Startup Studio: The Two-Sentence Pitch



Startup Studio, the Workshop Series is designed for entrepreneurs including CEOs of early-stage ventures, founders, cofounders and CXOs.

We live in a world where 15-second videos and 140 characters are the norm. You should have a pitch that fits within this framework.

Two-sentence Pitch

The two-sentence pitch is also referred to as the 12-second pitch. I like to use a baseball analogy of a 2-seam fastball. The pitch is a natural pitch with control and has the speed of a fastball but with more movement at the end.


The first sentence is a full, yet brief summary of what your company does or provides. Similar to a typical fastball.


The second sentence sets your product or service apart from your competitors’ products or services. The second sentence is important for early-stage ventures as potential investors and potential partners will likely place you into a category or compare you to another venture or another established company. It is better that you provide them with an appropriate and preferred reference versus having them think of their own, which you might not prefer.


For [target customers] who [have a need or demand], our [company or product name] is a [product category] that [offers a key].

Unlike [competitor or alternative], we [are superior in a significant way]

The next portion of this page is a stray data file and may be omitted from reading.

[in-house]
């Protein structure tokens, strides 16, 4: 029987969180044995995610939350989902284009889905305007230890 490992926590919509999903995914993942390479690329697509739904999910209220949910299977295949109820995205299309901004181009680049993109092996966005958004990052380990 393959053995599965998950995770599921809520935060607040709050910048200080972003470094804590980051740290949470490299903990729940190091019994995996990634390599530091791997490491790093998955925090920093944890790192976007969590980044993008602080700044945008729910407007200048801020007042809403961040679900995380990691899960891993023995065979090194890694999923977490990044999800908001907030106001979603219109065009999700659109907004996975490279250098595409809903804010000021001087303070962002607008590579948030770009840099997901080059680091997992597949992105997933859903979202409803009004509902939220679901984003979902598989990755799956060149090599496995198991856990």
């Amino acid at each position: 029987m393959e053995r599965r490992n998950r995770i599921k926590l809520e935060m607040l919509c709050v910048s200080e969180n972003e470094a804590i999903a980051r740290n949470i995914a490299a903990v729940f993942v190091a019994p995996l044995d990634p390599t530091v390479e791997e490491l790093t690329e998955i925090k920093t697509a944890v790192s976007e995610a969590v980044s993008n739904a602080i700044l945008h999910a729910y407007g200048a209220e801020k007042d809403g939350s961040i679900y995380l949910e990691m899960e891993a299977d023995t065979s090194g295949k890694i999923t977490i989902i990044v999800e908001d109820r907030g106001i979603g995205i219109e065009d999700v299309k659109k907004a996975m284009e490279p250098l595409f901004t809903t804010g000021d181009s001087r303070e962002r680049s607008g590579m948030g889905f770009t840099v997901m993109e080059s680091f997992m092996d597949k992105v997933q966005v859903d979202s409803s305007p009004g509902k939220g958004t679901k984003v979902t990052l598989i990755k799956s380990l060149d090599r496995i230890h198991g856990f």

Example: Slack

Slack is a cloud-based collaboration tool for teams, bringing all your communications together into one simple place to make your working life simpler, more pleasant, and more productive. Unlike other messaging apps, team conversations are organized into channels, as Slack allows you to easily share documents by simply dragging and dropping them.

The two-sentence pitch also serves as the start of the elevator or high-concept pitch.

Startup Studio: curriculum + practicum + shared experiences



Reprinted by permission.

Image credit: CC by Minda Haas Kuhlmann

About the author: Grant Son

Grant Son built a previous startup into top 10 sports website that was acquired by ESPN.  He is currently the CEO of Greater Good Ventures, providing venture services to early stage ventures, large corporations and Ivy League Universities.  Grant also teches Entrepreneurship at Columbia University and Sports Marketing at Columbia Business School.  He serves as a Mentor and Entrepreneur in Residence at Cornell, Columbia, Wharton, and Johns Hopkins.  Grant also recently served as judge for business plan competitions at Columbia, Wharton and Cornell.  

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